Super funds on track for double digits return for 2021

Looking for some early Christmas cheer? It could come from your superannuation and pension returns this year.

Super funds are on track to deliver double digit growth for the 2021 year, according to superannuation research house SuperRatings.

SuperRatings executive director Kirby Rappell made the prediction after October delivered yet another positive month for superannuation on the back of rising confidence in anticipation of lockdowns lifting and the economy opening up further.

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The year-end records seem achievable, especially after the end of the 2020-21 financial year saw Australian super funds post average returns of almost 20 per cent.

“We would normally expect super funds to report annual returns in the order of 6, 7 or 8 per cent,” says Dr Martin Fahy, CEO of the Association of Superannuation Funds of Australia (ASFA).

According to the data from SuperRatings, the median balanced option and the median growth option both grew by 0.7 per cent in October while the median capital stable option returned 0.0 per cent for the month.

Mr Rappell explained that growth in 2021 had been robust with the median balanced option up 11.2 per cent and most super funds delivering well in excess of their objectives.

“(This year) has been a strong year for superannuation, with returns nearly three-and-a-half times those of calendar year 2020 and almost double the yearly average for the past 20 years,” Mr Rappell said.

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Pension returns were also positive in October.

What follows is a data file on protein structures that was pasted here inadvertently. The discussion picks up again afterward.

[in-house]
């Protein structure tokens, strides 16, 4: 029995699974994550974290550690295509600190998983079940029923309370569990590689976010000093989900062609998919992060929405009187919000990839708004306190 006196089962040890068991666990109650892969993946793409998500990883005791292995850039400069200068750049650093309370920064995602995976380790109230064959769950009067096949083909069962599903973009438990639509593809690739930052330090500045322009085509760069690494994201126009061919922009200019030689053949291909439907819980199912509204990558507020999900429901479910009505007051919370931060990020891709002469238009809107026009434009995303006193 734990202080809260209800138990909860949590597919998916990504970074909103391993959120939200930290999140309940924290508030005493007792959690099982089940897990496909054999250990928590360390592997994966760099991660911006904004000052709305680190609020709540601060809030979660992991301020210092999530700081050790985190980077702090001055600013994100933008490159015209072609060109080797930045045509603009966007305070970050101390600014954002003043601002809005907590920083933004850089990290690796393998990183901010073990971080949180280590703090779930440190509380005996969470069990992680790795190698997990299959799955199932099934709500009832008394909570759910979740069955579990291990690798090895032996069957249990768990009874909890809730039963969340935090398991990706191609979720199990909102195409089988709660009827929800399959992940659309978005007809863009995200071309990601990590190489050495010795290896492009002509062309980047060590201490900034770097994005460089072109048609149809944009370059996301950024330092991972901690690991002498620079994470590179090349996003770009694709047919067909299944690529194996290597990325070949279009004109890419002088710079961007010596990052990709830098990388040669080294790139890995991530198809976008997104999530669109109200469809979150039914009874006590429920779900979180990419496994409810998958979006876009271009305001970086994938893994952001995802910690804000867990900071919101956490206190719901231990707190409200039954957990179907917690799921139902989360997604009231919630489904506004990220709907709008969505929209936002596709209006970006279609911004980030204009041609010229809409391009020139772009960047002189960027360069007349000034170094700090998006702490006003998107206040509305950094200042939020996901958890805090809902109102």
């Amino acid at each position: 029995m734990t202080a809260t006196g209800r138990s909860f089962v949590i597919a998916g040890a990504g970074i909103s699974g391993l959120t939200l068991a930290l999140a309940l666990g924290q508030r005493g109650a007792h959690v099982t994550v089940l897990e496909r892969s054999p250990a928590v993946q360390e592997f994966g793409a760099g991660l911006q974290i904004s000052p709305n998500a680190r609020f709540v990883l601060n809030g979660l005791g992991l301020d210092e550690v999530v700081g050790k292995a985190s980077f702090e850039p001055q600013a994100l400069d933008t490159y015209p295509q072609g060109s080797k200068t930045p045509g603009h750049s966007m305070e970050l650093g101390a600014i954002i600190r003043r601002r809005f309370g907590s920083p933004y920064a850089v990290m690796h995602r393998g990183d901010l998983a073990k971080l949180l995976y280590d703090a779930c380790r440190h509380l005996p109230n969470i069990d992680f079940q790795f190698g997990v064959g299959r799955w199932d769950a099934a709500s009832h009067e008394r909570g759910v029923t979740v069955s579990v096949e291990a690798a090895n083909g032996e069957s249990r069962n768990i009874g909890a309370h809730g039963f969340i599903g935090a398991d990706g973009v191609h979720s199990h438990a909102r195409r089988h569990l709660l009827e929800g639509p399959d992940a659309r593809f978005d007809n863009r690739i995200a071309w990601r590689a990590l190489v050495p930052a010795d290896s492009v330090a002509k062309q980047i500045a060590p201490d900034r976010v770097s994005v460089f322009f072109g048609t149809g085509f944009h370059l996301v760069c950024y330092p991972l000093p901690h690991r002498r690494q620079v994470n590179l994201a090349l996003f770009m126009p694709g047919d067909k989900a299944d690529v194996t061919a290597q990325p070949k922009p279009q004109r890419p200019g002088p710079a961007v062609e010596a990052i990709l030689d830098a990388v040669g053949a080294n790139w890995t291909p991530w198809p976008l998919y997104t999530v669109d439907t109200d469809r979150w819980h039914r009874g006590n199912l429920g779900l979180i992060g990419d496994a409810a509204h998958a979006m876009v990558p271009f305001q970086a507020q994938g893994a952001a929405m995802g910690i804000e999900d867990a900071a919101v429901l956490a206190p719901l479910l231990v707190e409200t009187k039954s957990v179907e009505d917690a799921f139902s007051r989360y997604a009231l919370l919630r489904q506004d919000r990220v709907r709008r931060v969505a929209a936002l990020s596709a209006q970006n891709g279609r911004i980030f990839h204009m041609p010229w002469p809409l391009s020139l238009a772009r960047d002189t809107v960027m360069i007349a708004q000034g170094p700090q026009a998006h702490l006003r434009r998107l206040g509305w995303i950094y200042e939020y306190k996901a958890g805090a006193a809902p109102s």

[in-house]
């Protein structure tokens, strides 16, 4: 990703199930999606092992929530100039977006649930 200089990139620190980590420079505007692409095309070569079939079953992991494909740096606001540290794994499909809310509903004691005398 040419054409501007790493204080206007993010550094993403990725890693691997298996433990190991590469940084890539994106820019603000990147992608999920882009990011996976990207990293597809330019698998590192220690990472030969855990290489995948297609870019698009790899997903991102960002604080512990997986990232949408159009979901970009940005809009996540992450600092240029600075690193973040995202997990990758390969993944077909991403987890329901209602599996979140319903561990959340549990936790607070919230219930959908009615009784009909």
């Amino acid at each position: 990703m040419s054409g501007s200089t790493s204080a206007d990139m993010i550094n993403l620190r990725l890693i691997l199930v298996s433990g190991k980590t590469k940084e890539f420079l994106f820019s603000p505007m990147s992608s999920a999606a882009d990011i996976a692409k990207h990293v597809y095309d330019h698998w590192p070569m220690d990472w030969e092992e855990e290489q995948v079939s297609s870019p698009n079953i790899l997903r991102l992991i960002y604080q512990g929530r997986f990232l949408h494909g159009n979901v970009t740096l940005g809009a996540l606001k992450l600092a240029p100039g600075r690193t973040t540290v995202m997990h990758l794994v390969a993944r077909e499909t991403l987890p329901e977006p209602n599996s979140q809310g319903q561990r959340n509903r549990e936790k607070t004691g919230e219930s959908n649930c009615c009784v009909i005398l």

The median balanced pension option returned an estimated 0.7 per cent over the month and 11.7 per cent over the calendar year to date.

The median pension growth option returned an estimated 0.8 per cent and the median capital stable option gained an estimated 0.1 per cent through the month.

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While many super funds look set to end the year on a high, Mr Rappell warned members about the change to superannuation that came into effect from 1 November and why it was more important than ever to check their super performance.

As of 1 November, when an employee has an existing superannuation account, that account will now be ‘stapled’ with them and follow them when they change jobs.

“While this legislation will cut down on members having multiple super accounts, it is really important that members check which fund they are stapled to, to see if its performance stacks up and fees are competitive, as this could have a significant impact on their final retirement account balance,” Mr Rappell said.

AIST chief executive Eva Scheerlinck said that analysis of APRA performance data and the ASIC calculator showed that being stapled to a persistently underperforming fund over a working life, instead of a high-performing fund, could result in an average wage earner retiring with $309,000 less at retirement.

Industry Super Australia CEO Bernie Dean says many people ignore correspondence from their super funds, only to regret the decision years later when they realise they have been in a dud super fund.

“Now the government has put in place a system that prompts people to think about what fund they’re with,” Mr Dean says.

“This letter is probably the most important letter they might receive from their super fund in their whole life – it could mean an extra couple of hundred thousand dollars for many of them when they retire.”

Mr Rappell also suggested that it was important to check whether the insurance cover offered by your stapled superannuation fund was suitable for you.

He explained that one of the benefits of default super accounts being created every time you changed job (the system in place before the 1 November changes) was that the insurance was often tailored to suit each individual workplace.

“If you are unsure what insurance cover is suitable for you, many funds provide insurance needs calculators that can help and also offer advice services,” Mr Rappell explained.

How has your super fund performed this year? Why not share your thoughts in the comments section below?

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